TABLE 2__________________________________________________________________________ ATOMISATION CONDITIONS (C) DRYING CONDITIONS (D) SOLUTION SOLUTION ATOMISATION INLET OUTLET AIR FLOWRUN ATOMISER CONC FEED RATE PRESSURE TEMP. TEMP. RATE MAINNO. TYPE % w/v Ls-1 × 10-3 Kgm-2 × 103 °C. °C. m3 s-1 CHAMBER__________________________________________________________________________10. SLOTTED DISC 10 0.57 23000 220 134 0.034 *11. SLOTTED DISC 10 0.48 rpm 214 130 " 20/--12. HOLED DISC 10 0.70 220 118 " 32/--13. INVERTED CUP 10 0.50 215 127 " 21/2414. TWO FLUID 5 0.33 150.7 238 125 0.034 1/-- SYPHON15. NOZZLE 20 1.33 150.7 205 94 " 26/15.516. 10 0.90 56.4 210 108 " 7/--17. 10 0.63 105.7 225 113 " 5/--18. TWO FLUID 15 0.37 28.2 190 132 0.034 8/2919. PRESSURE 10 0.33 28.2 200 95 " 12/--20. NOZZLE 10 1.52 18.3 210 104 " 24/--21. 4 mm orifice 10 0.42 39.5 203 137 " 5/2522. TWO FLUID 10 1.33 36.6 205 95 0.034 13/--23. PRESSURE 10 1.17 21.1 205 90 " 12/-- NOZZLE 5 mm orifice24. ULTRASONIC 10 1.47 35.2 210 87 0.034 6/-- NOZZLE25. SWIRL AIR 15 1.17 49.3 200 90 0.034 13/-- NOZZLE__________________________________________________________________________ POWDER RECOVERED E/F CYCLONE CYCLONE B A ELECTRON RUN ATOMISER micron volume BAG MICROGRAPH NO. TYPE median diameter FILTER FIG.__________________________________________________________________________ No 10. SLOTTED DISC 91/15 9/5.2 5 (B cyclone) 11. SLOTTED DISC 78/22 2/4.0 6 (B 12. HOLED DISC 65/17 3/4.3 cyclone) 13. INVERTED CUP 79/17.7 14. TWO FLUID 19/4.5 31/2.8 49/-- SYPHON 15. NOZZLE 12/7.4 62/3.1 16. 70/8.5 23/3.0 17. 34/4.7 31/2.9 30/2.1 18. TWO FLUID 62/6.8 30/3.7 9.3/0 7 (A cyclone) 19. PRESSURE 77/9.2 11/3.5 20. NOZZLE 74/16.0 2/4.0 21. 4 mm orifice 53/10 33/3.4 22. TWO FLUID 77/10.5 10/3.2 23. PRESSURE 79/9.2 9/4.2 NOZZLE 5 mm orifice 24. ULTRASONIC 82/9.6 12/3.3 8 NOZZLE 25. SWIRL AIR 79/14.5 8/-- 9 NOZZLE__________________________________________________________________________ *Chamber contents showed incomplete drying.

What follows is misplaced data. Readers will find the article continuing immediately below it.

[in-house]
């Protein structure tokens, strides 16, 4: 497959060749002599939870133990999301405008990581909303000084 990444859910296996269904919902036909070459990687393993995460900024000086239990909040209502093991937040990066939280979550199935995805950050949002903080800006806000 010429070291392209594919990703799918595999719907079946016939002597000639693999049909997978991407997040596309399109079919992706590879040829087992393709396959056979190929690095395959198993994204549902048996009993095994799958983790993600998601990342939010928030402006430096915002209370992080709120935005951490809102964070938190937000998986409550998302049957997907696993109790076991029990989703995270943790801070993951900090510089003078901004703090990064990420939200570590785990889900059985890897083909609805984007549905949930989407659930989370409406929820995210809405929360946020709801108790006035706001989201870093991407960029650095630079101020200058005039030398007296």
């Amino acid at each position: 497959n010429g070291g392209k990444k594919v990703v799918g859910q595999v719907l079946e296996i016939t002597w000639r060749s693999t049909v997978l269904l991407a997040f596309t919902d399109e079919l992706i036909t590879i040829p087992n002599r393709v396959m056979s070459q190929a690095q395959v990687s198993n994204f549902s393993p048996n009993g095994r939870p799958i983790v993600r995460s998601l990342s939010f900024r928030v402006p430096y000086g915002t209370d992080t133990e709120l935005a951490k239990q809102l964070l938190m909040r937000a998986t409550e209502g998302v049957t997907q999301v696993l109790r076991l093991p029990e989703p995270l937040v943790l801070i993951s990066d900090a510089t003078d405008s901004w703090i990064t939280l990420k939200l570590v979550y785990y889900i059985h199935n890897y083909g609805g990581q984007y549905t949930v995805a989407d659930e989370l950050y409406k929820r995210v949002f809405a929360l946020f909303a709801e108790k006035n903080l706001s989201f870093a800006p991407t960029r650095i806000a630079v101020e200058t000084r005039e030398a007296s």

TABLE 2A__________________________________________________________________________ Coulter particle Particle DensityDispersion size g/cm3 Emptying (see Exam- volume Petro- Bulk Density (see Exam- Peramea-Run ple Ac) median Air Pycn- leum g/cm3 Moisture ple Ab) metry PermeametryNo. % w/w diameter ometer Ether Loose Packed % w/w % BET m2 kg-1 × 103 BET__________________________________________________________________________ ratio10. 12.6 15 -- -- -- -- -- 86 -- -- --10. 41.4 5.2 -- -- -- -- -- 80 -- -- -- -- 22 1.35 1.45 0.42 0.58 7.0 -- 0.62 0.496 0.79 -- 17 -- -- 0.43 0.63 -- 88 -- -- -- 40.0 4.3 -- -- -- -- -- 55 -- -- -- -- 17.7 1.56 -- 0.50 0.74 5.5 88 0.48 0.33 0.69 -- 2.9 -- -- -- -- -- 57 -- -- -- 8.6 15.5 -- -- -- -- -- 93 -- -- -- 21.4 2.8 1.59 1.66 0.34 0.48 8.5 59.2 2.42 1.25 0.5220. -- 24 1.33 1.45 -- -- -- 98 -- -- -- 19.6 9.2 -- -- -- -- -- 92 -- -- -- 26.1 4.2 1.56 1.55 0.31 0.43 -- 28 1.75 1.1 0.63 12.3 14.5 -- -- -- -- 6.9 96.3 -- -- -- 24.4 9.5 -- -- -- -- -- 96 -- -- --__________________________________________________________________________